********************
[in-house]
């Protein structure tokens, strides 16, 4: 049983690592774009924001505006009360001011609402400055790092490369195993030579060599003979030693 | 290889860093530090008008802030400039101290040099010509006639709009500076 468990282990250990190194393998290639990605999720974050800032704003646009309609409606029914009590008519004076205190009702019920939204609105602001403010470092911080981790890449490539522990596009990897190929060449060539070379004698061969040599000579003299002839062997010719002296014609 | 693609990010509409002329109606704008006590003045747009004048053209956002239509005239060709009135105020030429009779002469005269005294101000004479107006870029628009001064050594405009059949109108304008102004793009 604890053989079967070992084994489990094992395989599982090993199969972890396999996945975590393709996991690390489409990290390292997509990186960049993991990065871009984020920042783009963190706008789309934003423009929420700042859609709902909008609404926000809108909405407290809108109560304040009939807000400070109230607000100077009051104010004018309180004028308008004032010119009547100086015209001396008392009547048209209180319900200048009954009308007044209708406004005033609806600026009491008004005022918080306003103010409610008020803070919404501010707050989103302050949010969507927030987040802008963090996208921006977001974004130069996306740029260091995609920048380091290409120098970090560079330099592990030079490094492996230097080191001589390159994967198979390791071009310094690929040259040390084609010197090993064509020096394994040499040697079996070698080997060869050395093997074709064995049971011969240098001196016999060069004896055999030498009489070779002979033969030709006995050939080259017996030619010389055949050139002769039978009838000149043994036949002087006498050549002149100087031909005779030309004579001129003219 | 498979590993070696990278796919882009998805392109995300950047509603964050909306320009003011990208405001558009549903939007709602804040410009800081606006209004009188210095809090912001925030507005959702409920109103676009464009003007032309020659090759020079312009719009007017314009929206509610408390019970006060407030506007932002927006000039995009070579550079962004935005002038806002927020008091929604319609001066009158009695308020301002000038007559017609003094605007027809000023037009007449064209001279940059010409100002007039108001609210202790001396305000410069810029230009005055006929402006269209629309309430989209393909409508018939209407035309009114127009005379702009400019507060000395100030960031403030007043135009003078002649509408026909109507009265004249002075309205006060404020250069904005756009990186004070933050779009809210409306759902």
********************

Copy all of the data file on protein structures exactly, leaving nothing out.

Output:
[in-house]
């Protein structure tokens, strides 16, 4: 049983690592774009924001505006009360001011609402400055790092490369195993030579060599003979030693 | 290889860093530090008008802030400039101290040099010509006639709009500076 468990282990250990190194393998290639990605999720974050800032704003646009309609409606029914009590008519004076205190009702019920939204609105602001403010470092911080981790890449490539522990596009990897190929060449060539070379004698061969040599000579003299002839062997010719002296014609 | 693609990010509409002329109606704008006590003045747009004048053209956002239509005239060709009135105020030429009779002469005269005294101000004479107006870029628009001064050594405009059949109108304008102004793009 604890053989079967070992084994489990094992395989599982090993199969972890396999996945975590393709996991690390489409990290390292997509990186960049993991990065871009984020920042783009963190706008789309934003423009929420700042859609709902909008609404926000809108909405407290809108109560304040009939807000400070109230607000100077009051104010004018309180004028308008004032010119009547100086015209001396008392009547048209209180319900200048009954009308007044209708406004005033609806600026009491008004005022918080306003103010409610008020803070919404501010707050989103302050949010969507927030987040802008963090996208921006977001974004130069996306740029260091995609920048380091290409120098970090560079330099592990030079490094492996230097080191001589390159994967198979390791071009310094690929040259040390084609010197090993064509020096394994040499040697079996070698080997060869050395093997074709064995049971011969240098001196016999060069004896055999030498009489070779002979033969030709006995050939080259017996030619010389055949050139002769039978009838000149043994036949002087006498050549002149100087031909005779030309004579001129003219 | 498979590993070696990278796919882009998805392109995300950047509603964050909306320009003011990208405001558009549903939007709602804040410009800081606006209004009188210095809090912001925030507005959702409920109103676009464009003007032309020659090759020079312009719009007017314009929206509610408390019970006060407030506007932002927006000039995009070579550079962004935005002038806002927020008091929604319609001066009158009695308020301002000038007559017609003094605007027809000023037009007449064209001279940059010409100002007039108001609210202790001396305000410069810029230009005055006929402006269209629309309430989209393909409508018939209407035309009114127009005379702009400019507060000395100030960031403030007043135009003078002649509408026909109507009265004249002075309205006060404020250069904005756009990186004070933050779009809210409306759902």